Law in Society

Subject 191-110 (2009)

Note: This is an archived Handbook entry from 2009. Search for this in the current handbook

Credit Points: 12.50
Level: 1 (Undergraduate)
Dates & Locations:

This subject has the following teaching availabilities in 2009:

Semester 2, - Taught on campus.
Pre-teaching Period Start not applicable
Teaching Period not applicable
Assessment Period End not applicable
Last date to Self-Enrol not applicable
Census Date not applicable
Last date to Withdraw without fail not applicable

Timetable can be viewed here. For information about these dates, click here.
Time Commitment: Contact Hours: Two 1-hour lectures and a 1-hour tutorial per week
Total Time Commitment: 3 contact hours/week , 5 additional hours/week. Total of 8 hours per week.
Prerequisites: None
Corequisites: None
Recommended Background Knowledge: None
Non Allowed Subjects: None
Core Participation Requirements:

For the purposes of considering request for Reasonable Adjustments under the Disability Standards for Education (Cwth 2005), and Student Support and Engagement Policy, academic requirements for this subject are articulated in the Subject Overview, Learning Outcomes, Assessment and Generic Skills sections of this entry.

It is University policy to take all reasonable steps to minimise the impact of disability upon academic study, and reasonable adjustments will be made to enhance a student's participation in the University's programs. Students who feel their disability may impact on meeting the requirements of this subject are encouraged to discuss this matter with a Faculty Student Adviser and Student Equity and Disability Support:


Dr Jennifer Balint


Dr. Jennifer Balint
Subject Overview: Law in Society introduces students to theories and concepts of law and practices of law in contemporary Australian society. It will also provide a foundation both for socio-legal studies subjects in later years and for later subjects in disciplines such as politics and criminology. The course is divided into five parts. 1. Law and multiculturalism examines how law takes cultural diversity into account, what the function of law is and can be in a multicultural society, looking at issues such as the criminalisation of female genital mutilation and the determining of 'reasonable' behaviour in a multicultural society. 2. Aboriginal law and Anglo-Australian law examines the inherent tensions as well as the relationship between these two bodies of law, looking at issues such as the incorporation of 'payback' into Anglo-Australian law. 3. Law's operation examines the jury, the judges, law's accessibility, the language of law and the culture of law. 4. Law and change examines social change and the reach of law, looking at issues such as how the law deals with sexual harassment, changes in technology, racial vilification, and genocide. 5. Alternatives to law examines Alternative Dispute Resolution and institutions such as the Koori Court.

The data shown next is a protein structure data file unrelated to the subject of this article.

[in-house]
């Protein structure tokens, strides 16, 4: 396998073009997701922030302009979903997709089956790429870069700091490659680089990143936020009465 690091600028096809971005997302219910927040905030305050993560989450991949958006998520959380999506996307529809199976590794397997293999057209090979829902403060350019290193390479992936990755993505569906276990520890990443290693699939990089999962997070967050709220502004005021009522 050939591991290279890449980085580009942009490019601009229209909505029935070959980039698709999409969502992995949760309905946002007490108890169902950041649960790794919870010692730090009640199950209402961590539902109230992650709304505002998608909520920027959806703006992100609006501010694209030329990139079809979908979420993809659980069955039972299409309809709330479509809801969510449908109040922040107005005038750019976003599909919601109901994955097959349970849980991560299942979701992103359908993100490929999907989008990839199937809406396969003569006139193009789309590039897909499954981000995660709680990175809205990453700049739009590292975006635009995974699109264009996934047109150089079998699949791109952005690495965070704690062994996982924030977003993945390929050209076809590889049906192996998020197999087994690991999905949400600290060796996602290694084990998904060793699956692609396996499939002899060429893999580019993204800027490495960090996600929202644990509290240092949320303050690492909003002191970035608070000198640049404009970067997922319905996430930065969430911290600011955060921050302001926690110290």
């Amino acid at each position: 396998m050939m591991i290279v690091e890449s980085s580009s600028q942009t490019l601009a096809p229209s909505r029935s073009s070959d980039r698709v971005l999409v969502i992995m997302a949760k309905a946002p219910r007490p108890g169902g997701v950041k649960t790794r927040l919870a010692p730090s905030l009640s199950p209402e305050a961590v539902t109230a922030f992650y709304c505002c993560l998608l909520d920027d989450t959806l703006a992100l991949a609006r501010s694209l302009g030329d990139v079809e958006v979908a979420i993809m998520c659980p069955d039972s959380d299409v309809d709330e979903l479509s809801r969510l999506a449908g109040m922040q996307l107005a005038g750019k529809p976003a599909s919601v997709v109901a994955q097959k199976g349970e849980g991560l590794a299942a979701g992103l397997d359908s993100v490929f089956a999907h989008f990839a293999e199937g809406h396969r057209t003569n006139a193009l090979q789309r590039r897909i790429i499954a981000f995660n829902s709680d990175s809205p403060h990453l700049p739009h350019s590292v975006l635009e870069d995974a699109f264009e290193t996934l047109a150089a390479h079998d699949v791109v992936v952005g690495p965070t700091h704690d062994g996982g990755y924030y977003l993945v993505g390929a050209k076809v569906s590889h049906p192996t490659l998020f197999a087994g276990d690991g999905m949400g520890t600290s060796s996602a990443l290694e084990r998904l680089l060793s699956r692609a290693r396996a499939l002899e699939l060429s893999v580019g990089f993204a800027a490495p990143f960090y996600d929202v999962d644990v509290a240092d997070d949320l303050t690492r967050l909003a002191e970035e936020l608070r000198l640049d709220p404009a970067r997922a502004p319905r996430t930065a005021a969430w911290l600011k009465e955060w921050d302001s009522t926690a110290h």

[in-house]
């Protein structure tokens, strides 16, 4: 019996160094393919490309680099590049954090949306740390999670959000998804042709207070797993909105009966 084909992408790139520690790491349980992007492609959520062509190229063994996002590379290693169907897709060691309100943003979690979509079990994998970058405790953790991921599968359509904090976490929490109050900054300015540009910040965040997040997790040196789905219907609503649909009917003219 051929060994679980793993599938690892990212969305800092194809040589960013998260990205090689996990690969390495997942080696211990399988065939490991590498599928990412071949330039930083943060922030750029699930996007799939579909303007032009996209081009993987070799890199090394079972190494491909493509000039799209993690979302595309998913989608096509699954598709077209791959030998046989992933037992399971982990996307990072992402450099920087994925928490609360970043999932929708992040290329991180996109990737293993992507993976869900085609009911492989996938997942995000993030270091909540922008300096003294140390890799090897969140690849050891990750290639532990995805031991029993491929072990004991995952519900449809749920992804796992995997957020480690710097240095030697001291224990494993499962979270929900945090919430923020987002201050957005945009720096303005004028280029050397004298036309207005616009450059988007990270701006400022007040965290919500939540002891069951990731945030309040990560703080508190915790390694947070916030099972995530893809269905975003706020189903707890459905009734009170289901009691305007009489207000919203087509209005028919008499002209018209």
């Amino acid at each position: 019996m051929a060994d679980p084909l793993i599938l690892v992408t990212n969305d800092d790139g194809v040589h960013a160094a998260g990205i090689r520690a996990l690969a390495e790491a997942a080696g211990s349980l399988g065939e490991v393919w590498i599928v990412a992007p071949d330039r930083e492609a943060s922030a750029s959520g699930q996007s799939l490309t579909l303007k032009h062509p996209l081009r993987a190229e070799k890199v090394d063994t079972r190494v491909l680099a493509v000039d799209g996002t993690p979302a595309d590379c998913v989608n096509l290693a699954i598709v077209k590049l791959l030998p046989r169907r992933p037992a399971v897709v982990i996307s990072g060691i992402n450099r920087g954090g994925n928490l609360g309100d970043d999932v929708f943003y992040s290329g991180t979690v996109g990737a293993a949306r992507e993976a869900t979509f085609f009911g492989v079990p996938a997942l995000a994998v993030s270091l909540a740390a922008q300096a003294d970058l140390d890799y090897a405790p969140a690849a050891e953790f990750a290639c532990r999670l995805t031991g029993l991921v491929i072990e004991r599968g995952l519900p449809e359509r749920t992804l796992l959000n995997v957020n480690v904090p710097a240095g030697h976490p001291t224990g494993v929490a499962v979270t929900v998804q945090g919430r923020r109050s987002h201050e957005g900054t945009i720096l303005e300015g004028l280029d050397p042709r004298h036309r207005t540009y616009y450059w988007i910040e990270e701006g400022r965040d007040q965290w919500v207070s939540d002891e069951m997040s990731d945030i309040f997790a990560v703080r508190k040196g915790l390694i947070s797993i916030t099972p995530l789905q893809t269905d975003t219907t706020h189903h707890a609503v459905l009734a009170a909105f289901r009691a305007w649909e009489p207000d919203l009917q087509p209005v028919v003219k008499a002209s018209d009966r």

• have knowledge of the theories and concepts of law and practices of law in contemporary Australian society;
  • have a foundation for later-year legal studies subjects;
  • have a foundation for later-year subjects in disciplines such as politics and criminology;
  • have an introduction to various approaches to the study of law in society.
Assessment: A written exercise of 500 words 10% (due early in the semester), an essay of 2000 words 40% (due during semester), and a take-home exam 50% (due at the end of semester).
Prescribed Texts: None
Breadth Options:

This subject potentially can be taken as a breadth subject component for the following courses:

You should visit learn more about breadth subjects and read the breadth requirements for your degree, and should discuss your choice with your student adviser, before deciding on your subjects.

Fees Information: Subject EFTSL, Level, Discipline & Census Date
Generic Skills:
  • have a capacity for independent critical thought and self-directed learning;
  • have cognitive, analytical and problem-solving skills;
  • understand complex concepts and express them lucidly;
  • have an awareness of cultural, ethnic and gender diversities and their implications;
  • have the ability to plan work and to use time effectively.

Formerly available as 191-110. Students who have completed 191-110 are not eligible to enrol in this subject.

Available as a Breadth subject.

Related Course(s): Diploma in Arts (Criminology)
Related Majors/Minors/Specialisations: Australian Indigenous Studies
Australian Indigenous Studies
Australian Indigenous Studies Major
Criminology Major
Socio-legal Studies Major
Sociology Major

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